Encounters between the state and its citizens are a decidedly unfulfilling experience for members of the public, according to the Design Council and the Institute of Public Policy Research.
Under the heading Touching the State, the organisations tracked a small group as they voted, undertook jury service and attended the new citizenship ceremonies. The conclusion was that for most people the experience is largely alienating and frustrating.
The Design Council has called on designers, politicians and academics to consider how design can improve this interaction. The project is the first to be undertaken by Red, the council’s research and development unit, and the resulting essays and a Design Challenge form the basis of a magazine entitled Touching the State.
The magazine features contributions from political thinkers, designers, psychologists, anthropologists and journalists, including Orange director of customer experience Clive Grinyer and designer Thomas Heatherwick.
‘Our role is to take things that are not obviously design issues and bring the design community into them,’ explains Tory Dunn, head of Red. ‘We are examining how the design process can help policy-makers put together an agenda, work out what users really need and [thereby] aid the implementation of solutions.’ The council highlights the fact that voter turnout is at its lowest since World War II and remarks that the citizenship ceremonies have not exactly ‘set pulses racing’. Many encounters with Government are increasingly out of step with experiences in other areas of life, it claims.
It has drawn up a list of 12 quick-fix recommendations, which include improving courtrooms and juror waiting rooms.
According to Julian Grice, managing director of The Team, it is about taking the process to people rather than expecting them to move actively towards it. ‘These are exactly the kind of issues that the Design Council should pick up and stimulate,’ he says.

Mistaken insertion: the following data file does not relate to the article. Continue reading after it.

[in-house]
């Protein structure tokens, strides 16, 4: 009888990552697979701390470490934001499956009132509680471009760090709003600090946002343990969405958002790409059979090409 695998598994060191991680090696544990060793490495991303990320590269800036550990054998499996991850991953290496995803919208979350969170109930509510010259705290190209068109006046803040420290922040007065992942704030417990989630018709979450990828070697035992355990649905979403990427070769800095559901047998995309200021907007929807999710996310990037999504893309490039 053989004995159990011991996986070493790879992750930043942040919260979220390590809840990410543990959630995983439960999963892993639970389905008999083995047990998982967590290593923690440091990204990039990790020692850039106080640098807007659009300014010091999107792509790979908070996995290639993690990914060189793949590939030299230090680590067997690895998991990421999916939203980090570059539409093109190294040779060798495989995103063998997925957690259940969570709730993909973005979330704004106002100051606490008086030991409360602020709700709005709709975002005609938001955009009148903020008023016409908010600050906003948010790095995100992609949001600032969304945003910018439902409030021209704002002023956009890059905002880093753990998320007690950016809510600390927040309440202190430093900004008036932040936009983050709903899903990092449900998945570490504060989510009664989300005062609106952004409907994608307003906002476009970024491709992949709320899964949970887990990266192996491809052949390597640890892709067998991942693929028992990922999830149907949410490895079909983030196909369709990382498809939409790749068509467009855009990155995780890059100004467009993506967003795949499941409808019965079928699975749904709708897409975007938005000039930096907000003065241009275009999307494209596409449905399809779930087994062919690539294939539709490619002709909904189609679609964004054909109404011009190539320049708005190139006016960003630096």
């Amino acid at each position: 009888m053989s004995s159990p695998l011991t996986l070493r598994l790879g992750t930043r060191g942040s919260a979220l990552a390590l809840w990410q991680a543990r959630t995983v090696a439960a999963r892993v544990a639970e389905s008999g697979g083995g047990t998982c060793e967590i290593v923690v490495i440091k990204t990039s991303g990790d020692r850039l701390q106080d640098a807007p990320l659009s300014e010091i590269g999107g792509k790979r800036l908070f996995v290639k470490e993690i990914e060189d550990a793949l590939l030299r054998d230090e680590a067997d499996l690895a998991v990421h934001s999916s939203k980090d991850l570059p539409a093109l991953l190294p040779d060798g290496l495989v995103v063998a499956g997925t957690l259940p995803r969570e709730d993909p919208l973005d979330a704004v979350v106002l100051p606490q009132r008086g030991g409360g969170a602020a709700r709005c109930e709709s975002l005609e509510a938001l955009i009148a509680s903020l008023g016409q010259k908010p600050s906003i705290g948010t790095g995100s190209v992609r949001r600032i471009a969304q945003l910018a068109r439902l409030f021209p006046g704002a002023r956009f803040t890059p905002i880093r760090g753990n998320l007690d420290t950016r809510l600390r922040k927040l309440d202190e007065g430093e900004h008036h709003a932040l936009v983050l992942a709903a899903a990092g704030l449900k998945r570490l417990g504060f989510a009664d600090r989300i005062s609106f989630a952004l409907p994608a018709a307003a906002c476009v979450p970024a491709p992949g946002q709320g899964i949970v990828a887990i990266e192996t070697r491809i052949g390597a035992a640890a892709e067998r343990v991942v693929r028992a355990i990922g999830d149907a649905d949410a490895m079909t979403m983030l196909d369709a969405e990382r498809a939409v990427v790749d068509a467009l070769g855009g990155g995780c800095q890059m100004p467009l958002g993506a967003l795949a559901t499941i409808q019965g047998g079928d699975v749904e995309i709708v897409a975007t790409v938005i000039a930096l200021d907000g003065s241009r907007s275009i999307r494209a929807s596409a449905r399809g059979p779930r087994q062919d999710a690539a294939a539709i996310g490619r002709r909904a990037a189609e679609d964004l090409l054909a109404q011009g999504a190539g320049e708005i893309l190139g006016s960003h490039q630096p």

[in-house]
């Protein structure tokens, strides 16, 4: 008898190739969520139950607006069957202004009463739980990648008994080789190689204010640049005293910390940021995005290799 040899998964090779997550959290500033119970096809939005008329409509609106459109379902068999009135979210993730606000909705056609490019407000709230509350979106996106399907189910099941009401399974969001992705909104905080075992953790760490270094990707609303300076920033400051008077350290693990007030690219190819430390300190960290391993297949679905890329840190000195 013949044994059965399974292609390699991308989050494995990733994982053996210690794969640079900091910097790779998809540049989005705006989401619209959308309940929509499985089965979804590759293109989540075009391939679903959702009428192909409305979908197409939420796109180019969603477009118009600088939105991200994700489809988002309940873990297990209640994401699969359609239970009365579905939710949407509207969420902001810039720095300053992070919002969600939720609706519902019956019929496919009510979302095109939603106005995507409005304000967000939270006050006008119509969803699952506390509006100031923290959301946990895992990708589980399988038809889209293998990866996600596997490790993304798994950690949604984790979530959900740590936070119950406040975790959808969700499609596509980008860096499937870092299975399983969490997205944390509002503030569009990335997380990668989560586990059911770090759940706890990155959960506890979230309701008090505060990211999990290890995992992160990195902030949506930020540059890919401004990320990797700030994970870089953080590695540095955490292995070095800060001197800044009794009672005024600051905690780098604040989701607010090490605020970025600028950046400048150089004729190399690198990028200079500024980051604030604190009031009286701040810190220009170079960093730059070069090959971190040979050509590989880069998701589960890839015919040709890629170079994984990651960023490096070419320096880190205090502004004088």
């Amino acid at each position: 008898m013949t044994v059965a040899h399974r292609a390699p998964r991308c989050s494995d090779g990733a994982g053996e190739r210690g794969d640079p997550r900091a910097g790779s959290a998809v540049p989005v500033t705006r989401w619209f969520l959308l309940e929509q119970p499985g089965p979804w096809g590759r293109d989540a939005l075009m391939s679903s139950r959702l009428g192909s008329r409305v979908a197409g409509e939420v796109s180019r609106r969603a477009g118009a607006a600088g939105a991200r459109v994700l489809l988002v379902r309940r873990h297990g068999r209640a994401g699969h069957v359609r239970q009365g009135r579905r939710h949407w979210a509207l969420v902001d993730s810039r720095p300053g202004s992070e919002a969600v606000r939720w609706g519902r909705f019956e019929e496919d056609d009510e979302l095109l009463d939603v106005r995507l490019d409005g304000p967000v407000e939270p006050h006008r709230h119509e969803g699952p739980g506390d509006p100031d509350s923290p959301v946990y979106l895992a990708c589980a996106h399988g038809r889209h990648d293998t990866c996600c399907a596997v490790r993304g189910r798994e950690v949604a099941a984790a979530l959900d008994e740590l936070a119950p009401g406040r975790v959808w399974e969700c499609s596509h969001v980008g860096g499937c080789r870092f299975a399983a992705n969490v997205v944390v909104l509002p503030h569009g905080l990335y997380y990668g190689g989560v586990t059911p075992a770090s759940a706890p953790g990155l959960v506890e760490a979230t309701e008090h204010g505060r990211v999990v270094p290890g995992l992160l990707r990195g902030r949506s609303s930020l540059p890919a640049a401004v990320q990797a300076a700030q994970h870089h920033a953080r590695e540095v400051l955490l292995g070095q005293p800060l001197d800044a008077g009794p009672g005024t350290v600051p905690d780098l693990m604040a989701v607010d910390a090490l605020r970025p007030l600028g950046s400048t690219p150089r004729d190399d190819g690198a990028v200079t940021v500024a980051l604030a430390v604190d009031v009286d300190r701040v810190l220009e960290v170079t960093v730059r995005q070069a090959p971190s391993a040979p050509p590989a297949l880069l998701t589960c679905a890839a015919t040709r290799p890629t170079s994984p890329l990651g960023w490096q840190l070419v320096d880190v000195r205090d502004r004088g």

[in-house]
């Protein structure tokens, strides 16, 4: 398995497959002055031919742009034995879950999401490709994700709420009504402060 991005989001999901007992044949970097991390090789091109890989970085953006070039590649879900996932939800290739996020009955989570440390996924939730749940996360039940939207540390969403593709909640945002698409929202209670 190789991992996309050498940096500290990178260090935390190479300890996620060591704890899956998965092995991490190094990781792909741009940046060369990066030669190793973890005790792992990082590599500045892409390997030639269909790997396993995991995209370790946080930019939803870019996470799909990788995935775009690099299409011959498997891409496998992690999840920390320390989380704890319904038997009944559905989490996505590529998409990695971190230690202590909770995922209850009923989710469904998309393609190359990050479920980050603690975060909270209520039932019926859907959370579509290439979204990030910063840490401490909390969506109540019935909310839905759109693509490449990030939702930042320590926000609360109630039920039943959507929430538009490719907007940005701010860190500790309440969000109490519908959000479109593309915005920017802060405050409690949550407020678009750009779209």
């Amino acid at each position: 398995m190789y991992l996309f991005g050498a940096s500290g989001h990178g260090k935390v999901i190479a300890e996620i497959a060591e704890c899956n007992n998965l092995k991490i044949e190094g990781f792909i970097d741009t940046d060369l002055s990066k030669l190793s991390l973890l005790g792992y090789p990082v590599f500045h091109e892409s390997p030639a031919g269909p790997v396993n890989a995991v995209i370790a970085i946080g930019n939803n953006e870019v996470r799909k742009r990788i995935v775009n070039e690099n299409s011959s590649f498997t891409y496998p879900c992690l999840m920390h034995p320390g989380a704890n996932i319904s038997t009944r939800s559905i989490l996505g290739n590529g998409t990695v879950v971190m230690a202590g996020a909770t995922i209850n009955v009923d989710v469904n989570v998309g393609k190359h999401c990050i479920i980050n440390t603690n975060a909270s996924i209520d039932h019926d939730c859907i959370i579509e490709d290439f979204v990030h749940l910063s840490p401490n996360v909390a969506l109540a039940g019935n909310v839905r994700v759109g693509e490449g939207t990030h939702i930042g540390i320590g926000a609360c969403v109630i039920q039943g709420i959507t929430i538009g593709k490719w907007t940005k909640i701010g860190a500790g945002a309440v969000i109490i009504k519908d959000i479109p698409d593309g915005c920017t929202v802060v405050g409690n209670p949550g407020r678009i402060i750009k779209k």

So what can designers do? Tonic Design decided to tackle the issue of voter apathy by proposing the creation of an independent body called Vote. This would take responsibility for ensuring that citizens are presented with ‘unbiased, clear information’ in locations that are relevant to the issue.
For example, political party policies on smoking in bars could be displayed on posters in pubs, says consultancy creative director Ranzie Anthony.
‘It’s very important that design groups take these kind of briefs on board,’ Anthony explains. ‘If the design community can be more involved in tackling these issues it could help improve awareness of the value of design and move the issue up the agenda.’
Other suggestions from the Touching the State initiative centre on improving lines of communication. Clearer signs at polling stations, a rich visual language for print material issued by the state and the provision of feedback to those who have participated in state interactions, are all presented as routes to improving the overall experience.